About 100 government supporters have burst into Venezuela’s opposition-controlled National Assembly, where they beat up several lawmakers.
Witnesses said the confrontation came after an assembly session to mark the country’s Independence Day.
Military police guarding the site stood by as intruders brandishing sticks and pipes broke through the gate, AFP said. The government vowed to investigate.
About 350 people were besieged for hours, the assembly’s speaker said.
Julio Borges said on Twitter that 108 journalists, as well as students and visitors, were among those stuck inside.
Mr Borges also named five of the lawmakers injured. Some were taken away for medical treatment.
Venezuela has been shaken by often violent protests in recent months and is in economic crisis.
“This does not hurt as much as seeing every day how we are losing our country,” deputy Armando Armas told reporters as he got into an ambulance, his head swathed in bloody bandages.
The US state department condemned the violence, calling it “an assault on the democratic principles cherished by the men and women who struggled for Venezuela’s independence 206 years ago today”.
Witnesses said several journalists and two assembly staff were also hurt.
Venezuelan newspaper Tal Cual blamed the attack on militias known as “colectivos”, and said the group had fired rockets and bangers as they forced their way in.
Its report said some of the deputies attacked “fell to the ground and were kicked”.
Photos and videos circulating on social media showed victims of the assault with bleeding head wounds. At least one, believed to be deputy Americo De Grazia, was carried out on a stretcher.
AFP, whose journalists were at the scene, said reporters were ordered to leave by the attackers, one of whom had a gun.
The violence unfolded while President Nicolás Maduro was giving a speech at a government-planned Independence Day military parade elsewhere in the capital.
Before the intruders rushed the building, Vice-President Tareck El Aissami made an impromptu appearance in the congress with the head of the armed forces, Vladimir Padrino Lopez, and ministers.
Mr El Aissami gave a speech urging the president’s supporters to come to the legislature to show support for him.
A crowd had been rallying outside the building for several hours before breaking into the grounds.
In a statement via the ministry of communication, the government said it “condemns the alleged acts of violence in the gardens of the Federal Legislative Palace”.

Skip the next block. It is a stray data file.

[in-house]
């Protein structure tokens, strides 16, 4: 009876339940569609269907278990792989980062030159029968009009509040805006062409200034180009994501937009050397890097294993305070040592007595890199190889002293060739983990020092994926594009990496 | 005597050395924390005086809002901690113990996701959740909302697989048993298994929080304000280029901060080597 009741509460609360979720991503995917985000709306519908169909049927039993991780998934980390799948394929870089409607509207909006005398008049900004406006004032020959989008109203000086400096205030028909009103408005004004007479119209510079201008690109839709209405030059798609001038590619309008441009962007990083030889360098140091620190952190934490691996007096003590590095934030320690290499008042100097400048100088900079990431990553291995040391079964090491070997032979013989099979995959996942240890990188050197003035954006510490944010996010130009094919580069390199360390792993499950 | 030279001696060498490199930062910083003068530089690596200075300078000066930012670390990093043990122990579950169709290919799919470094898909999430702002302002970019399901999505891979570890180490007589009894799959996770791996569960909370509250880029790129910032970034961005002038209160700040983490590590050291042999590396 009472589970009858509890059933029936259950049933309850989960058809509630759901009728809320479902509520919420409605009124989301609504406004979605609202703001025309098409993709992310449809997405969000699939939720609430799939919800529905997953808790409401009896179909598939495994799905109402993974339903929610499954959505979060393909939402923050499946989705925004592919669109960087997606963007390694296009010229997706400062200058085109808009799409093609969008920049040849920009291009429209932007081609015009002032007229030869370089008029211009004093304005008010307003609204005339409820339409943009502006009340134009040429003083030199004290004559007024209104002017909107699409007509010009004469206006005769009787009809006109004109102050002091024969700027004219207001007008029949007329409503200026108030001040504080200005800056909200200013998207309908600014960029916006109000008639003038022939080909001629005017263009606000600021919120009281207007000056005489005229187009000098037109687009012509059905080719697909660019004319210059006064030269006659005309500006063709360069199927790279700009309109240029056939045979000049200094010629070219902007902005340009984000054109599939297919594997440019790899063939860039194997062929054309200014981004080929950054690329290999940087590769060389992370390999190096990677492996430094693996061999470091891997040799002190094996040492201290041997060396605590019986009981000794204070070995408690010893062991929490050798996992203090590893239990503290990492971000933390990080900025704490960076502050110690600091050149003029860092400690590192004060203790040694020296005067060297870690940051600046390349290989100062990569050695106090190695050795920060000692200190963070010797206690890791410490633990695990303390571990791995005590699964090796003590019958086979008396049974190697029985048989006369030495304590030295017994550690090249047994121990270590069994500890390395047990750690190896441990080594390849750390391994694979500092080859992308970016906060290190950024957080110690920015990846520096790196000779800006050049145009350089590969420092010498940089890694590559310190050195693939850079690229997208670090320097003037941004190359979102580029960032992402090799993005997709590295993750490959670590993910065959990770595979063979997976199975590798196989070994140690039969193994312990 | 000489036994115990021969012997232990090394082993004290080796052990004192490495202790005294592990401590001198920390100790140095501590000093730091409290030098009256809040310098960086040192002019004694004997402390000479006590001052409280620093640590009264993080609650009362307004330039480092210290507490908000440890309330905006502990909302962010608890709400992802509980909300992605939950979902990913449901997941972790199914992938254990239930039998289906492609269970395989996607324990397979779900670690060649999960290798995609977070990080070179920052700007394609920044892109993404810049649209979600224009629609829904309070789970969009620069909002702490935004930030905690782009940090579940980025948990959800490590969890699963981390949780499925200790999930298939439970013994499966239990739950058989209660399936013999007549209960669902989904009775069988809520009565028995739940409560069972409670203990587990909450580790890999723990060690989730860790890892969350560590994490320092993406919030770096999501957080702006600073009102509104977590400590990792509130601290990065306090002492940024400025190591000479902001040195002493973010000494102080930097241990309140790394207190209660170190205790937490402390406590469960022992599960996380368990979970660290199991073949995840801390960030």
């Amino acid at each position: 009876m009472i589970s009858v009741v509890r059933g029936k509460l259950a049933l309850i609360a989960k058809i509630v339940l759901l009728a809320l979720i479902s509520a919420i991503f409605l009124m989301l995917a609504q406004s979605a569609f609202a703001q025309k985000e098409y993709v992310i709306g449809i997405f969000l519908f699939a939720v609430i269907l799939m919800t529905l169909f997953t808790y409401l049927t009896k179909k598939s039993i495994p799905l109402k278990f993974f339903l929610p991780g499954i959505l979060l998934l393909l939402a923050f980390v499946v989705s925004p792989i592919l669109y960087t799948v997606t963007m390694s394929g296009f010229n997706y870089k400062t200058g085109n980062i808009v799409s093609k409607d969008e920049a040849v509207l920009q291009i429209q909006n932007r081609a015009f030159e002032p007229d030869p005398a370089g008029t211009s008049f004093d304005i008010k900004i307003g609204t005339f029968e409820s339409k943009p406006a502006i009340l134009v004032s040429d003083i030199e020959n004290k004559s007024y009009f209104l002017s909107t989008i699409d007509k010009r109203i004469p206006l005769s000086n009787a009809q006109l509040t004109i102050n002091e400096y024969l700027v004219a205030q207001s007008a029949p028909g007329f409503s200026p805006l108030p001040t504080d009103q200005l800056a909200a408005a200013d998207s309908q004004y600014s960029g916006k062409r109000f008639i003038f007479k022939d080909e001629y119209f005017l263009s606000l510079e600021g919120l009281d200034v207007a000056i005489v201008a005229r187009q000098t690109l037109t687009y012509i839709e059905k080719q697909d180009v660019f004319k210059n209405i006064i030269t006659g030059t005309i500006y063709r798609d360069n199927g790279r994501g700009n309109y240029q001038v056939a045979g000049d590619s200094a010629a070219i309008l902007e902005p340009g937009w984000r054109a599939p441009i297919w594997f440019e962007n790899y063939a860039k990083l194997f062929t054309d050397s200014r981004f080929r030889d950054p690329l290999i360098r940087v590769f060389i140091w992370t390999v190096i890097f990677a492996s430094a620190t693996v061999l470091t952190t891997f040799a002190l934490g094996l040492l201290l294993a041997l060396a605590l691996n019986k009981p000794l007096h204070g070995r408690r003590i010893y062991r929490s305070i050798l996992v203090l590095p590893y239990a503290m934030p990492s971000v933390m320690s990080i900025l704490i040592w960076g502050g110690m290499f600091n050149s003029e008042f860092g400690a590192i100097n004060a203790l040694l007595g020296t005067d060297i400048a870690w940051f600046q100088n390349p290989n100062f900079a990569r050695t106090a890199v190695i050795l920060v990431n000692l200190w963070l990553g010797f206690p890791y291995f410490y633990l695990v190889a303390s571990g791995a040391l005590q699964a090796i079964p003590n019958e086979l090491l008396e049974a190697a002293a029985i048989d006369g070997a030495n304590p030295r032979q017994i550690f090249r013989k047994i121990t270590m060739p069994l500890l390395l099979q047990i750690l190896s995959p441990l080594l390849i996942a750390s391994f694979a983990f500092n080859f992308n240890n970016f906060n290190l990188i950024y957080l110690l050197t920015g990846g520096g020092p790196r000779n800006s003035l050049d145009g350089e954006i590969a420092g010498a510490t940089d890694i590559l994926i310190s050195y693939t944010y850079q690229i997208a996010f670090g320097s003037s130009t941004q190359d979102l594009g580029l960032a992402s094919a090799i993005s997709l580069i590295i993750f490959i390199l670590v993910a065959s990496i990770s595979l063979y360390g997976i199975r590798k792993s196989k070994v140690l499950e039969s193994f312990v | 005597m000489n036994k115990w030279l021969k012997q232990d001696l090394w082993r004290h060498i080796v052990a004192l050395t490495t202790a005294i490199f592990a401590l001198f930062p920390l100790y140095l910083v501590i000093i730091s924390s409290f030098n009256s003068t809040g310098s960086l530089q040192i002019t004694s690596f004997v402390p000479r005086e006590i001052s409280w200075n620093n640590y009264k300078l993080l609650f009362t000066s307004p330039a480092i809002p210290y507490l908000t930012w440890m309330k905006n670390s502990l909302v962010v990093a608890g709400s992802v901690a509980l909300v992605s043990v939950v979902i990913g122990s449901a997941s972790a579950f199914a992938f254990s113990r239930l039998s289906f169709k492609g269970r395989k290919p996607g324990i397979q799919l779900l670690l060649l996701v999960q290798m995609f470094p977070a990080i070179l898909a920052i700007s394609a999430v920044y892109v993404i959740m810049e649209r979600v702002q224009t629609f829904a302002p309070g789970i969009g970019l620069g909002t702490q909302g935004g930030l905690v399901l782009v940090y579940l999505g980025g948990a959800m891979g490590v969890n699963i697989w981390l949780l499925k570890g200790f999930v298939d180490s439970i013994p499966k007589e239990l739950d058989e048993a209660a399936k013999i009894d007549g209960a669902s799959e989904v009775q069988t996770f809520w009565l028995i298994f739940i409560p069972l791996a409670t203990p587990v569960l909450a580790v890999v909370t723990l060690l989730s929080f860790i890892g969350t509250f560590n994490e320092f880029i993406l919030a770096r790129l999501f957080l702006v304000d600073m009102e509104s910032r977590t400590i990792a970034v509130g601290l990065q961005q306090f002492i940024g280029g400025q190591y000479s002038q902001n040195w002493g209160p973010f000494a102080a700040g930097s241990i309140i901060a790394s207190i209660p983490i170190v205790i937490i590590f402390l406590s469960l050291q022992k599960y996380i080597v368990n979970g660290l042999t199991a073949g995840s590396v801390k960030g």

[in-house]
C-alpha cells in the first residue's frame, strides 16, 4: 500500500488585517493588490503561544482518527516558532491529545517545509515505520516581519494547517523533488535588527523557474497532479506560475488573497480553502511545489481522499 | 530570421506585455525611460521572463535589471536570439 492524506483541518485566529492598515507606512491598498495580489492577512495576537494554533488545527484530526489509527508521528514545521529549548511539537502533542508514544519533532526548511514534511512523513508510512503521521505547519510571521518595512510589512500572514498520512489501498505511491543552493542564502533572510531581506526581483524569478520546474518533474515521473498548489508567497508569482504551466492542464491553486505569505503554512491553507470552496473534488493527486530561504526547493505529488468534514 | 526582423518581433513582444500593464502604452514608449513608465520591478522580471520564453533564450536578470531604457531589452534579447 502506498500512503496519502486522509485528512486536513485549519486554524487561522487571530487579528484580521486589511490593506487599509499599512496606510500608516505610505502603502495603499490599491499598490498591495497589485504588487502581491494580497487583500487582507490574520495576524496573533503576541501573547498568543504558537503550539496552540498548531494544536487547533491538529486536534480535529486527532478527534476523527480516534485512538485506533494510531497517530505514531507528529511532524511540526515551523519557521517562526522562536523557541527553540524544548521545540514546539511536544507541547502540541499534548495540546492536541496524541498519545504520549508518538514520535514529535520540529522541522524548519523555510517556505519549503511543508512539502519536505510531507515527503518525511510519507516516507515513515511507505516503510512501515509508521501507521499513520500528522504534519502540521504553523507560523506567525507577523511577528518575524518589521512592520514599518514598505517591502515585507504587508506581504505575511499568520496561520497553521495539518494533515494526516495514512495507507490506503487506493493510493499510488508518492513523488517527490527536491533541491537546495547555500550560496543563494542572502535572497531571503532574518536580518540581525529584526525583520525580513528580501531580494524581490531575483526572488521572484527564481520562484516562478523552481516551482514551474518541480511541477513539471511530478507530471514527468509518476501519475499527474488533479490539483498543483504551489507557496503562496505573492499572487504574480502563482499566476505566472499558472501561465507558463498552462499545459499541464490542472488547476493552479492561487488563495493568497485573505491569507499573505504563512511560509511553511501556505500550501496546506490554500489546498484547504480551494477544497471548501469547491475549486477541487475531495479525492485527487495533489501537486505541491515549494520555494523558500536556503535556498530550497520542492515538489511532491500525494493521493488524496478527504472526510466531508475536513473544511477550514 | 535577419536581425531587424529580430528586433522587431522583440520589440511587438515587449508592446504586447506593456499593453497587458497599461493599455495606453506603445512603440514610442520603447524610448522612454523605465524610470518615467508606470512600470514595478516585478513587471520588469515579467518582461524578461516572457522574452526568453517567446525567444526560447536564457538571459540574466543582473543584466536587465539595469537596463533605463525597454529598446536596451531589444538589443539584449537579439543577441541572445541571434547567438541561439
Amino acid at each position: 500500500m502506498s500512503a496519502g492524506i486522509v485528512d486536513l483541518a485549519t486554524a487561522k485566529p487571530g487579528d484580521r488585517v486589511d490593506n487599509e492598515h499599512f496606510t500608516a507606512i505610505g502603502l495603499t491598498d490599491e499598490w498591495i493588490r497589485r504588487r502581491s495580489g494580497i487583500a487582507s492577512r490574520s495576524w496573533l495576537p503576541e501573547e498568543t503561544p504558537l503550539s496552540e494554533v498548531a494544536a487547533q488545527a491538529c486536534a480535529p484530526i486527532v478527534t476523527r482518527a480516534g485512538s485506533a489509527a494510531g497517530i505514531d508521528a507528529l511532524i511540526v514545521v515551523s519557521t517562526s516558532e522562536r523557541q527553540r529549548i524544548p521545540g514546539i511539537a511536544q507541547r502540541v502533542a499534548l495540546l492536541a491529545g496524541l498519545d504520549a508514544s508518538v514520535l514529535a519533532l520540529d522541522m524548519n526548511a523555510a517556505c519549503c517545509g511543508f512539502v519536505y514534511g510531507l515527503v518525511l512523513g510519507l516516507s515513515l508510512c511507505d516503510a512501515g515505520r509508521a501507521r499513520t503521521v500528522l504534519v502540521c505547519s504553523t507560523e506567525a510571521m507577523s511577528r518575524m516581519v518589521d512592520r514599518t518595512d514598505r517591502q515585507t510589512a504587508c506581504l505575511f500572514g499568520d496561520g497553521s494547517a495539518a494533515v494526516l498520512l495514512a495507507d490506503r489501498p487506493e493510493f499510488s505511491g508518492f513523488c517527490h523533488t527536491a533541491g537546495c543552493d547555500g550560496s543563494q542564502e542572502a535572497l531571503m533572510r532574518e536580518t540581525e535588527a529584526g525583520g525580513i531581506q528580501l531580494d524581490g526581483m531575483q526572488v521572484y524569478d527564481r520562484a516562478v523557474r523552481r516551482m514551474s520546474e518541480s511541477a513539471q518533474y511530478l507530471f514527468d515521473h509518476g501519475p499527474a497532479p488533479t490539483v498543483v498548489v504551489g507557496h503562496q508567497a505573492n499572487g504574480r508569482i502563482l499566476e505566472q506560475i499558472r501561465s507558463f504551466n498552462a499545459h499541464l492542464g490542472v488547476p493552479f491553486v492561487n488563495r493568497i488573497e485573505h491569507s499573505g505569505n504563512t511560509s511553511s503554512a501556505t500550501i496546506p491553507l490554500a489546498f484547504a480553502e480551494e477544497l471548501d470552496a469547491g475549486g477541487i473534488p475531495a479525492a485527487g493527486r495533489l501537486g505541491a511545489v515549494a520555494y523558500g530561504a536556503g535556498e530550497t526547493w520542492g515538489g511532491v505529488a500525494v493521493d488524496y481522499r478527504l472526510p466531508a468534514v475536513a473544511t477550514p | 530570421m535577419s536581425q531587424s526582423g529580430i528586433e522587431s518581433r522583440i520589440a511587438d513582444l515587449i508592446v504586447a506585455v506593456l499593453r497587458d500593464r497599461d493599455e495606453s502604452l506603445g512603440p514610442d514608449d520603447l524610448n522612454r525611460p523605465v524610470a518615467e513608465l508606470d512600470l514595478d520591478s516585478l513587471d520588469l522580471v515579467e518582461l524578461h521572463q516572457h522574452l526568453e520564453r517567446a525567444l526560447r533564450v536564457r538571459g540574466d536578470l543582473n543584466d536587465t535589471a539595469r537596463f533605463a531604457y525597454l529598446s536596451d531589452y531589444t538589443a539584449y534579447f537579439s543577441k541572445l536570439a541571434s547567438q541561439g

“The national government has ordered the investigation of the aforementioned acts of violence to establish the whole truth, and on that basis, to apply sanctions to those responsible,” it said.
What’s happening in Venezuela?
- The country is in a deep economic crisis, made worse by the falling price of oil, which accounts for about 95% of its export revenues and was used to finance some of the government’s generous social programmes. Forced to make cuts, Mr Maduro has seen his support fall among core backers
- Also, as a result of the crisis, parts of Venezuela face severe shortages of basic supplies such as medicine and food
- The opposition accuses Mr Maduro of not only mismanaging the economy but also eroding the country’s democratic institutions
- In March, the Supreme Court decided it would take over the National Assembly. The decision was reversed, but Mr Maduro was accused by opponents of trying to stage a coup. That sparked almost daily protests calling for his resignation
- Meanwhile, Mr Maduro says the opposition is trying to overthrow his government illegally, and blames the country’s problems on an “economic war” being waged against him
Venezuela’s National Assembly has been led by the opposition since elections in December 2015, and has become a focal point for critics of the president.
Anti-Maduro protesters have staged nationwide street protests against the government over the past three months which have seen violent clashes between demonstrators and the security forces.
At least 90 people have died in the bloodshed, with both political factions blaming each other.
Just hours before the scenes at the National Assembly, Venezuela’s attorney general was facing suspension for refusing to appear in court.
The charges filed against Luisa Ortega Díaz came after she challenged President Maduro’s reform plans.
She says she is being legally pursued for defying the president, but the Supreme Court, which is dominated by government loyalists, says Ms Ortega has committed serious errors.
Last week, Ms Ortega strongly criticised President Maduro after an incident in which a stolen police helicopter flew over Caracas, dropping grenades and firing shots.
The president called it a “terrorist attack” but Ms Ortega said the country was suffering from “state terrorism”.
While Venezuelan security forces later found the abandoned helicopter near the coast, opposition politician and parliamentary speaker Julio Borges said there was a possibility that the incident was a hoax.
On Tuesday, the fugitive policeman who piloted the helicopter, Oscar Pérez, posted a video online saying he was still in Caracas.
He urged Venezuelans to stand firm in the streets in protests against President Maduro.